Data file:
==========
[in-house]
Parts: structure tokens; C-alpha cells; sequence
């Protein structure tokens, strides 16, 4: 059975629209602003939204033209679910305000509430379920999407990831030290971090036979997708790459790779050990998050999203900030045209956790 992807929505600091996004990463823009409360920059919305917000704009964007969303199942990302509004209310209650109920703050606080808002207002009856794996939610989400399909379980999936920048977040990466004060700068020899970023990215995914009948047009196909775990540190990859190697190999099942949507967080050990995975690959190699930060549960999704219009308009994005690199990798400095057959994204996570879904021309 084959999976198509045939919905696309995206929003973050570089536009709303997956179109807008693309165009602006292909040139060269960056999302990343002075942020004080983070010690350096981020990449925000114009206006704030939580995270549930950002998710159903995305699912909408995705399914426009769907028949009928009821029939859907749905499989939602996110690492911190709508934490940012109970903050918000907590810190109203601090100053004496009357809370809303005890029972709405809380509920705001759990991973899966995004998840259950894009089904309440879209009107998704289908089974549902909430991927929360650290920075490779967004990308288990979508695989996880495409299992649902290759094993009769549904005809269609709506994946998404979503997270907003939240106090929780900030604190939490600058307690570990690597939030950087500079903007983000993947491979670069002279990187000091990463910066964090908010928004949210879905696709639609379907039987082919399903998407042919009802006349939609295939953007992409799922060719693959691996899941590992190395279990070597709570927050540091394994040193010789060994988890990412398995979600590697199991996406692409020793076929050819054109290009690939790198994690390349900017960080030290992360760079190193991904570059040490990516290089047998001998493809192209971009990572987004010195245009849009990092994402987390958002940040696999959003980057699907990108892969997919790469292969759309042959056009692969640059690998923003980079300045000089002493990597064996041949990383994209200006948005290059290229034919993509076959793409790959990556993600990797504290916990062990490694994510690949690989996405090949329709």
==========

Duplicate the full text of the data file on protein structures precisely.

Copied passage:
[in-house]
Parts: structure tokens; C-alpha cells; sequence
């Protein structure tokens, strides 16, 4: 059975629209602003939204033209679910305000509430379920999407990831030290971090036979997708790459790779050990998050999203900030045209956790 992807929505600091996004990463823009409360920059919305917000704009964007969303199942990302509004209310209650109920703050606080808002207002009856794996939610989400399909379980999936920048977040990466004060700068020899970023990215995914009948047009196909775990540190990859190697190999099942949507967080050990995975690959190699930060549960999704219009308009994005690199990798400095057959994204996570879904021309 084959999976198509045939919905696309995206929003973050570089536009709303997956179109807008693309165009602006292909040139060269960056999302990343002075942020004080983070010690350096981020990449925000114009206006704030939580995270549930950002998710159903995305699912909408995705399914426009769907028949009928009821029939859907749905499989939602996110690492911190709508934490940012109970903050918000907590810190109203601090100053004496009357809370809303005890029972709405809380509920705001759990991973899966995004998840259950894009089904309440879209009107998704289908089974549902909430991927929360650290920075490779967004990308288990979508695989996880495409299992649902290759094993009769549904005809269609709506994946998404979503997270907003939240106090929780900030604190939490600058307690570990690597939030950087500079903007983000993947491979670069002279990187000091990463910066964090908010928004949210879905696709639609379907039987082919399903998407042919009802006349939609295939953007992409799922060719693959691996899941590992190395279990070597709570927050540091394994040193010789060994988890990412398995979600590697199991996406692409020793076929050819054109290009690939790198994690390349900017960080030290992360760079190193991904570059040490990516290089047998001998493809192209971009990572987004010195245009849009990092994402987390958002940040696999959003980057699907990108892969997919790469292969759309042959056009692969640059690998923003980079300045000089002493990597064996041949990383994209200006948005290059290229034919993509076959793409790959990556993600990797504290916990062990490694994510690949690989996405090949329709």